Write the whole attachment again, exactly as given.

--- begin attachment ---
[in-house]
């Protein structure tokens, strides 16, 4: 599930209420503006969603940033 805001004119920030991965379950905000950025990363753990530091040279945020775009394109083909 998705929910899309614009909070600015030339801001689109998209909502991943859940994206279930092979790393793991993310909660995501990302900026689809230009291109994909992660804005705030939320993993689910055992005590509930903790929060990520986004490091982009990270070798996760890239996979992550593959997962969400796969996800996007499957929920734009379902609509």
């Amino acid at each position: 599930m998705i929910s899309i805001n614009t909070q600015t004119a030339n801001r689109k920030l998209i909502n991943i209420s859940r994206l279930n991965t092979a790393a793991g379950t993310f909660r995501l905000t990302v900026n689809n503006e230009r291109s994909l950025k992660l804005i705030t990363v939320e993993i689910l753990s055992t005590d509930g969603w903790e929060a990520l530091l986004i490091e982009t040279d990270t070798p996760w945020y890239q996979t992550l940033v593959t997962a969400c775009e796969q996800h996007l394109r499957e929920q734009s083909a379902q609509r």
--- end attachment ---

[in-house]
């Protein structure tokens, strides 16, 4: 599930209420503006969603940033 805001004119920030991965379950905000950025990363753990530091040279945020775009394109083909 998705929910899309614009909070600015030339801001689109998209909502991943859940994206279930092979790393793991993310909660995501990302900026689809230009291109994909992660804005705030939320993993689910055992005590509930903790929060990520986004490091982009990270070798996760890239996979992550593959997962969400796969996800996007499957929920734009379902609509």
């Amino acid at each position: 599930m998705i929910s899309i805001n614009t909070q600015t004119a030339n801001r689109k920030l998209i909502n991943i209420s859940r994206l279930n991965t092979a790393a793991g379950t993310f909660r995501l905000t990302v900026n689809n503006e230009r291109s994909l950025k992660l804005i705030t990363v939320e993993i689910l753990s055992t005590d509930g969603w903790e929060a990520l530091l986004i490091e982009t040279d990270t070798p996760w945020y890239q996979t992550l940033v593959t997962a969400c775009e796969q996800h996007l394109r499957e929920q734009s083909a379902q609509r």